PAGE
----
New Economy In, Old Strategies Out: A Fresh Look at MES
With a turnaround in the global economy appearing imminent, concerns about where the next order may come from are giving way to solid growth opportunities. At the same time, many companies face a surge in competition on a global scale.
Perceptive companies that want to confront the situation head on realize that focusing solely on cost can be a zero-sum game that makes no sense. Instead, they typically focus on unprecedented quality and service levels, and greater flexibility to respond quickly and effectively to new product introductions (NPIs). It’s a familiar, but perhaps underutilized, strategy to attract new, and retain existing, high-margin business. No surprise, then, that it’s working.
Yet, the C-suite remains relatively unaware or skeptical of a powerful enabler that can help execute such corporate strategies—a shop floor manufacturing execution system (MES). Moreover, senior executives often resist MES simply because they don’t clearly understand the business case, perceive a lack of affordability, or doubt the return on investment (ROI). In other words, sometimes execs don’t realize they can drive business value out of MES. Other times, while they’ve received pressure from operations to bring in MES, they don’t buy in or the story they’re getting isn’t complete.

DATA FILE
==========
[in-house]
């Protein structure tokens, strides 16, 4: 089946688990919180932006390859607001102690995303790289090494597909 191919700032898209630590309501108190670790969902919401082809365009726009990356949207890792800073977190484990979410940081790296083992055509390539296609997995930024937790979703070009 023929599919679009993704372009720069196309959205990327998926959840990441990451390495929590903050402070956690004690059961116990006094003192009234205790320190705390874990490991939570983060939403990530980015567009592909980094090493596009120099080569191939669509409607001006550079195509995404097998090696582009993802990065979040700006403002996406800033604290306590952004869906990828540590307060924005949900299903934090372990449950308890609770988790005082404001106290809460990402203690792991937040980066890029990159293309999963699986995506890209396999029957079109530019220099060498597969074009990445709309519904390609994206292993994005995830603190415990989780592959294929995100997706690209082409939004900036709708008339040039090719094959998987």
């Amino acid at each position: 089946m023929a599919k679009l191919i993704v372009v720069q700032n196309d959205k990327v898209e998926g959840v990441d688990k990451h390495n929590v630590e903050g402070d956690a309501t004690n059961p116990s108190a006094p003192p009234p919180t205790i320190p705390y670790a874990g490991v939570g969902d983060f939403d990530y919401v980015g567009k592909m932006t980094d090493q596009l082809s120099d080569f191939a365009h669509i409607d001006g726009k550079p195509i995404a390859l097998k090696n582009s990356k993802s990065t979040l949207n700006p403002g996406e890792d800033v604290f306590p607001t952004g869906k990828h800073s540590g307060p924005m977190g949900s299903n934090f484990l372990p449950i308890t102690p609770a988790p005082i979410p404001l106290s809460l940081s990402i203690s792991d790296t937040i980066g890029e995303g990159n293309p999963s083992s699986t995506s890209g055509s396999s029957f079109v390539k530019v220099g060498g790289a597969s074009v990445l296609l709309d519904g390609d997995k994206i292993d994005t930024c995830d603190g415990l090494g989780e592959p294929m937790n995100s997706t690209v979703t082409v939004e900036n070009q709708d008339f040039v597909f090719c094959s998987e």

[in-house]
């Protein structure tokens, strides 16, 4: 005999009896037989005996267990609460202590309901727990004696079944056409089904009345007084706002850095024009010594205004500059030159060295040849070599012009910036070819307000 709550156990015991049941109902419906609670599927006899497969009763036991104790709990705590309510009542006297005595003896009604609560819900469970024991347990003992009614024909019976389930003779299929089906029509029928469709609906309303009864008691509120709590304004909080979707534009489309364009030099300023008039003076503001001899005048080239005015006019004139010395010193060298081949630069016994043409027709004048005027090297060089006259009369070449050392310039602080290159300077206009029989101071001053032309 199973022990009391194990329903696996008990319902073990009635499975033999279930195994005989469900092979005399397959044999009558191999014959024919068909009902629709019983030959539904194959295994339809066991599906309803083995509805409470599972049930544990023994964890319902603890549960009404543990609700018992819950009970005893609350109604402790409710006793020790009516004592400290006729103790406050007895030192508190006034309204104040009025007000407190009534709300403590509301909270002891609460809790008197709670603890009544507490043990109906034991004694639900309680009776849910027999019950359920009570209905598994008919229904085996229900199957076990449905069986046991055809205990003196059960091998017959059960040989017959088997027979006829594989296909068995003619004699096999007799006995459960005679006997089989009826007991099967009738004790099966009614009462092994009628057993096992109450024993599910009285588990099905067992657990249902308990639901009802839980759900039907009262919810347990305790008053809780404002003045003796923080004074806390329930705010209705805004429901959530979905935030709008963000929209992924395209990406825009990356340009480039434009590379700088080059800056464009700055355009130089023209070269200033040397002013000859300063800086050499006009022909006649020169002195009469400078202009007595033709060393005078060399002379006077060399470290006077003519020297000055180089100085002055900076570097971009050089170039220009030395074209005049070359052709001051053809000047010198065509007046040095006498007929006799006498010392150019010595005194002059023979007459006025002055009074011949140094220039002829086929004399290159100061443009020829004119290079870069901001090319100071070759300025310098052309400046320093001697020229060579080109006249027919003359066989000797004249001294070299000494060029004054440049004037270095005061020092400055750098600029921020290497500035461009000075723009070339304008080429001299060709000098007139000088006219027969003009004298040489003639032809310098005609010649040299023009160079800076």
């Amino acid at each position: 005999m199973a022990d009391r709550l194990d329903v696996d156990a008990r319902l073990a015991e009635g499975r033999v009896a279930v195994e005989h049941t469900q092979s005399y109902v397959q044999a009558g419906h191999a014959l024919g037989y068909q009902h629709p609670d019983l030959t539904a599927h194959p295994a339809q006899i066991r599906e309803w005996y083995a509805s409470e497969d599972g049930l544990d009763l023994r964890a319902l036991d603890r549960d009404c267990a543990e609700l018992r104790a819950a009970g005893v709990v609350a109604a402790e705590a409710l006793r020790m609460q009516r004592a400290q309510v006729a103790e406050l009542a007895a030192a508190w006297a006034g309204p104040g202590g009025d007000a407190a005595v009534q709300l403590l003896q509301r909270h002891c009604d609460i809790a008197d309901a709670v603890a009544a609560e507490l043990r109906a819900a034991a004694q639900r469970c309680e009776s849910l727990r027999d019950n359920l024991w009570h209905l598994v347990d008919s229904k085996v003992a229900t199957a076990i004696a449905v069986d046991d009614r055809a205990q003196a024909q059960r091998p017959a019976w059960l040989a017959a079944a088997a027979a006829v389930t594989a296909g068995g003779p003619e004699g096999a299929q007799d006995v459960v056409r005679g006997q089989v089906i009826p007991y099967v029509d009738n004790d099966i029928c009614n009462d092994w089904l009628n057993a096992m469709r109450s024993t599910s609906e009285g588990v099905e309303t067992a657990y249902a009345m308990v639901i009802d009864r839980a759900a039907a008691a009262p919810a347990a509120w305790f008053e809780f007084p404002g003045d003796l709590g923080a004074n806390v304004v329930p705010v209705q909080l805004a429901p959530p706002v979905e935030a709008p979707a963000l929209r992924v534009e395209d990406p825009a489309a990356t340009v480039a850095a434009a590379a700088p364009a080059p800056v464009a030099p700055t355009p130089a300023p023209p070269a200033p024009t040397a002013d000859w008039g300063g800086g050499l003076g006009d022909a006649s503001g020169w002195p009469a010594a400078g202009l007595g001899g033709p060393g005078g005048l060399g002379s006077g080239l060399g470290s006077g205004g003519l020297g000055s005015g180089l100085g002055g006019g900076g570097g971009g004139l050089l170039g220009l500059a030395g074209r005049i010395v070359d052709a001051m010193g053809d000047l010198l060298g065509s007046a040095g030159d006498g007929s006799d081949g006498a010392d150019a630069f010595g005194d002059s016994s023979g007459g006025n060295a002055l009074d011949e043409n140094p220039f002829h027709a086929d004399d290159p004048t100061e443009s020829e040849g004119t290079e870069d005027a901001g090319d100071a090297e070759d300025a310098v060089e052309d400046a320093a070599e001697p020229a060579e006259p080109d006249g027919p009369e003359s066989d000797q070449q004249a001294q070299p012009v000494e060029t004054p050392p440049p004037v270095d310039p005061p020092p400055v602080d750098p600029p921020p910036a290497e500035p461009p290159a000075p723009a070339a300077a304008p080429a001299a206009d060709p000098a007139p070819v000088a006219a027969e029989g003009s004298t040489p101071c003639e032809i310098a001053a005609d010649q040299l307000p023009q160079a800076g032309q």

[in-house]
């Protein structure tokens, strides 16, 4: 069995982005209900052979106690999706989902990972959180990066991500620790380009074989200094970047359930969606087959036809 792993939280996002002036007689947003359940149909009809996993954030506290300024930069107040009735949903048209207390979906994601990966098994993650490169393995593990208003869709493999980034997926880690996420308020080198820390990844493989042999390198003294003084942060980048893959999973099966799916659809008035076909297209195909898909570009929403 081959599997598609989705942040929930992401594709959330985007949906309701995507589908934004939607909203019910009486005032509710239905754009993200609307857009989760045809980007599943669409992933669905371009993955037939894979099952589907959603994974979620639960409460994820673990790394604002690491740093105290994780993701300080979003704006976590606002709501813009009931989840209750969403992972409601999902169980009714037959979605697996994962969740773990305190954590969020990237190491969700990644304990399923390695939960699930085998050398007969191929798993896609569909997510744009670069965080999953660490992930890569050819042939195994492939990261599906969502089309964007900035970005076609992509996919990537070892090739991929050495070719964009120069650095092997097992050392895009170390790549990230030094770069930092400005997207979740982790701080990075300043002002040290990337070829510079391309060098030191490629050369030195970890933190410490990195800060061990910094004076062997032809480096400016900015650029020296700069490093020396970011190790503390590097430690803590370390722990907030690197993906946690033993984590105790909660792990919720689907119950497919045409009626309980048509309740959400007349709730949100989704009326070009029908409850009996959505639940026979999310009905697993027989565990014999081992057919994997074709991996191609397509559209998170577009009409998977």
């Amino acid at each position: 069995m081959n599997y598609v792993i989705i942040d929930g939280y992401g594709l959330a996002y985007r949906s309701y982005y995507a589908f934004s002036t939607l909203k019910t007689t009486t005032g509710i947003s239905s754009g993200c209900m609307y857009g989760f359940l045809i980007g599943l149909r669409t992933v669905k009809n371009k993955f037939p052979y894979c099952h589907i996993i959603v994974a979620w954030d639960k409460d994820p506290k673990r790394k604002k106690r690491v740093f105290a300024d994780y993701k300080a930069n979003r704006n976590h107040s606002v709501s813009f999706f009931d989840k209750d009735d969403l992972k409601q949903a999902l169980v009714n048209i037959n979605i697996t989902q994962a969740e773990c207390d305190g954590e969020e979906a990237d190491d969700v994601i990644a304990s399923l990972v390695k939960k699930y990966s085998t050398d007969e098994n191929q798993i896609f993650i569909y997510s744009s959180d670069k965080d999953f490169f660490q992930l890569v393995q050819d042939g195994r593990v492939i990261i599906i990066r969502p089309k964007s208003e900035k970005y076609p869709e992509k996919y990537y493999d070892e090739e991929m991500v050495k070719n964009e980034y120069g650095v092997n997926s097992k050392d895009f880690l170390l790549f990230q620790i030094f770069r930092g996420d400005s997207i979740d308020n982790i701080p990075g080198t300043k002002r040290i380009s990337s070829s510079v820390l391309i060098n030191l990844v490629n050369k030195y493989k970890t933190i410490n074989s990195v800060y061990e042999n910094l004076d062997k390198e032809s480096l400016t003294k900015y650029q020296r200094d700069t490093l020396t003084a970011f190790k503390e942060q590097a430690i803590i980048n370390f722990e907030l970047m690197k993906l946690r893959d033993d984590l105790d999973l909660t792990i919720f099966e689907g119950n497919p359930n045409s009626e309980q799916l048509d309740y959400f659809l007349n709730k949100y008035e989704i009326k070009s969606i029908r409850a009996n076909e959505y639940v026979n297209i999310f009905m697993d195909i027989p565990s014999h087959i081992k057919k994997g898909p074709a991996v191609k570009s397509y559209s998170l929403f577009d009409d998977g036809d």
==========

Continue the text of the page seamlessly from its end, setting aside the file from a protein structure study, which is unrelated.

The real story on MES couldn’t be more different. While MES is often viewed as “just” a tool for helping the “shop people” go about their day-to-day tasks, the fact is that such a system also has more than ample potential to help transform the shop floor into a business center of excellence, and propel the company forward as it targets market leadership.Epicor Software Corp.